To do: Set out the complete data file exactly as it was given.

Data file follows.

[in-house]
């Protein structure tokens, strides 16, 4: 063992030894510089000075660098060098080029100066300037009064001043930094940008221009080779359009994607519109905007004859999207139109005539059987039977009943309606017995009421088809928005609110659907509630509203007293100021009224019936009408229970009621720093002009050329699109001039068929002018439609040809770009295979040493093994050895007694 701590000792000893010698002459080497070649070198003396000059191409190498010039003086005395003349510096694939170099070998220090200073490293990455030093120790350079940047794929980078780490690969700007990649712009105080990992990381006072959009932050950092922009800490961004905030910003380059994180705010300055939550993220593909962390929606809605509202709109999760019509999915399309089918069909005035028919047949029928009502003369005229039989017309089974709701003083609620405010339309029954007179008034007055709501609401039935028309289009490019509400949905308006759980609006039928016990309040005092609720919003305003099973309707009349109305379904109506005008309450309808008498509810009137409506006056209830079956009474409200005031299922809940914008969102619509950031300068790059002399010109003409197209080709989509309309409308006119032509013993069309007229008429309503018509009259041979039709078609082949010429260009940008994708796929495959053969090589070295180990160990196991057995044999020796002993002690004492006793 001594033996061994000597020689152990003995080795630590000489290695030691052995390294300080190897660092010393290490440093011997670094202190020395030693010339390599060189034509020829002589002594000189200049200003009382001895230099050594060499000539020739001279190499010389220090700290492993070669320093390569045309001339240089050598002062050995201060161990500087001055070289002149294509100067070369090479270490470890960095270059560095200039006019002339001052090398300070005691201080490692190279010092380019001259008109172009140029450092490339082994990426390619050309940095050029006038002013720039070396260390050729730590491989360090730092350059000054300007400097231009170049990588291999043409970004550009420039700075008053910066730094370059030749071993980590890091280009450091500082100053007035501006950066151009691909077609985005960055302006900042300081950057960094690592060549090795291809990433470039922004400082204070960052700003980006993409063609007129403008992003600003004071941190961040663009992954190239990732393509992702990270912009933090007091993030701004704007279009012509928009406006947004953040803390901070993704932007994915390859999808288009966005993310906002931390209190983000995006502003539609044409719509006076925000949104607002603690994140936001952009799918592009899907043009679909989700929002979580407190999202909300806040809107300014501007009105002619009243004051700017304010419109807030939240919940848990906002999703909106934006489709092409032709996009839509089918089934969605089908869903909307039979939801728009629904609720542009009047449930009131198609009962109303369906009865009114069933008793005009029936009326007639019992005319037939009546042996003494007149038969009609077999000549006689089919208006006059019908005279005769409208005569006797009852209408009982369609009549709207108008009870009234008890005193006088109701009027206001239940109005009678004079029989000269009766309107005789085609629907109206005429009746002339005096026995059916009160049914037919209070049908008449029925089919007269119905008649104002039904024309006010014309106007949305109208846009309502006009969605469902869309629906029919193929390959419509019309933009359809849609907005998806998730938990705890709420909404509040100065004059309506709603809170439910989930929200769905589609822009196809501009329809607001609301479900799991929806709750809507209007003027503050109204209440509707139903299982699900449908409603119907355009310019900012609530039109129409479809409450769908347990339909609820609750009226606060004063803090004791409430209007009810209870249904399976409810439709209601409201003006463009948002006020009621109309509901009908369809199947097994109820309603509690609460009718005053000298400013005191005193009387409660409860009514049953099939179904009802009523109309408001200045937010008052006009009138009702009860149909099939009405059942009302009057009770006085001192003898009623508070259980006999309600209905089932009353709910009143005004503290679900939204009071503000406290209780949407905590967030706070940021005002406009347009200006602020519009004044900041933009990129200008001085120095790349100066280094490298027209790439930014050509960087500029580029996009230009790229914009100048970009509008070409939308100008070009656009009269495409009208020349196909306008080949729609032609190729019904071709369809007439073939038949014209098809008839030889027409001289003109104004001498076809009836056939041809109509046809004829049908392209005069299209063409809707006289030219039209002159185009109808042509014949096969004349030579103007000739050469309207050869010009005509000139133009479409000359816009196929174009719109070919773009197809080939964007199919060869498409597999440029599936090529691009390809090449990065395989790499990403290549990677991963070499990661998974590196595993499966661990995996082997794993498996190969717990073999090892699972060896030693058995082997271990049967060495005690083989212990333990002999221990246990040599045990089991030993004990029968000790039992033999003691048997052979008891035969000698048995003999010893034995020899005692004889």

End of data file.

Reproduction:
[in-house]
């Protein structure tokens, strides 16, 4: 063992030894510089000075660098060098080029100066300037009064001043930094940008221009080779359009994607519109905007004859999207139109005539059987039977009943309606017995009421088809928005609110659907509630509203007293100021009224019936009408229970009621720093002009050329699109001039068929002018439609040809770009295979040493093994050895007694 701590000792000893010698002459080497070649070198003396000059191409190498010039003086005395003349510096694939170099070998220090200073490293990455030093120790350079940047794929980078780490690969700007990649712009105080990992990381006072959009932050950092922009800490961004905030910003380059994180705010300055939550993220593909962390929606809605509202709109999760019509999915399309089918069909005035028919047949029928009502003369005229039989017309089974709701003083609620405010339309029954007179008034007055709501609401039935028309289009490019509400949905308006759980609006039928016990309040005092609720919003305003099973309707009349109305379904109506005008309450309808008498509810009137409506006056209830079956009474409200005031299922809940914008969102619509950031300068790059002399010109003409197209080709989509309309409308006119032509013993069309007229008429309503018509009259041979039709078609082949010429260009940008994708796929495959053969090589070295180990160990196991057995044999020796002993002690004492006793 001594033996061994000597020689152990003995080795630590000489290695030691052995390294300080190897660092010393290490440093011997670094202190020395030693010339390599060189034509020829002589002594000189200049200003009382001895230099050594060499000539020739001279190499010389220090700290492993070669320093390569045309001339240089050598002062050995201060161990500087001055070289002149294509100067070369090479270490470890960095270059560095200039006019002339001052090398300070005691201080490692190279010092380019001259008109172009140029450092490339082994990426390619050309940095050029006038002013720039070396260390050729730590491989360090730092350059000054300007400097231009170049990588291999043409970004550009420039700075008053910066730094370059030749071993980590890091280009450091500082100053007035501006950066151009691909077609985005960055302006900042300081950057960094690592060549090795291809990433470039922004400082204070960052700003980006993409063609007129403008992003600003004071941190961040663009992954190239990732393509992702990270912009933090007091993030701004704007279009012509928009406006947004953040803390901070993704932007994915390859999808288009966005993310906002931390209190983000995006502003539609044409719509006076925000949104607002603690994140936001952009799918592009899907043009679909989700929002979580407190999202909300806040809107300014501007009105002619009243004051700017304010419109807030939240919940848990906002999703909106934006489709092409032709996009839509089918089934969605089908869903909307039979939801728009629904609720542009009047449930009131198609009962109303369906009865009114069933008793005009029936009326007639019992005319037939009546042996003494007149038969009609077999000549006689089919208006006059019908005279005769409208005569006797009852209408009982369609009549709207108008009870009234008890005193006088109701009027206001239940109005009678004079029989000269009766309107005789085609629907109206005429009746002339005096026995059916009160049914037919209070049908008449029925089919007269119905008649104002039904024309006010014309106007949305109208846009309502006009969605469902869309629906029919193929390959419509019309933009359809849609907005998806998730938990705890709420909404509040100065004059309506709603809170439910989930929200769905589609822009196809501009329809607001609301479900799991929806709750809507209007003027503050109204209440509707139903299982699900449908409603119907355009310019900012609530039109129409479809409450769908347990339909609820609750009226606060004063803090004791409430209007009810209870249904399976409810439709209601409201003006463009948002006020009621109309509901009908369809199947097994109820309603509690609460009718005053000298400013005191005193009387409660409860009514049953099939179904009802009523109309408001200045937010008052006009009138009702009860149909099939009405059942009302009057009770006085001192003898009623508070259980006999309600209905089932009353709910009143005004503290679900939204009071503000406290209780949407905590967030706070940021005002406009347009200006602020519009004044900041933009990129200008001085120095790349100066280094490298027209790439930014050509960087500029580029996009230009790229914009100048970009509008070409939308100008070009656009009269495409009208020349196909306008080949729609032609190729019904071709369809007439073939038949014209098809008839030889027409001289003109104004001498076809009836056939041809109509046809004829049908392209005069299209063409809707006289030219039209002159185009109808042509014949096969004349030579103007000739050469309207050869010009005509000139133009479409000359816009196929174009719109070919773009197809080939964007199919060869498409597999440029599936090529691009390809090449990065395989790499990403290549990677991963070499990661998974590196595993499966661990995996082997794993498996190969717990073999090892699972060896030693058995082997271990049967060495005690083989212990333990002999221990246990040599045990089991030993004990029968000790039992033999003691048997052979008891035969000698048995003999010893034995020899005692004889």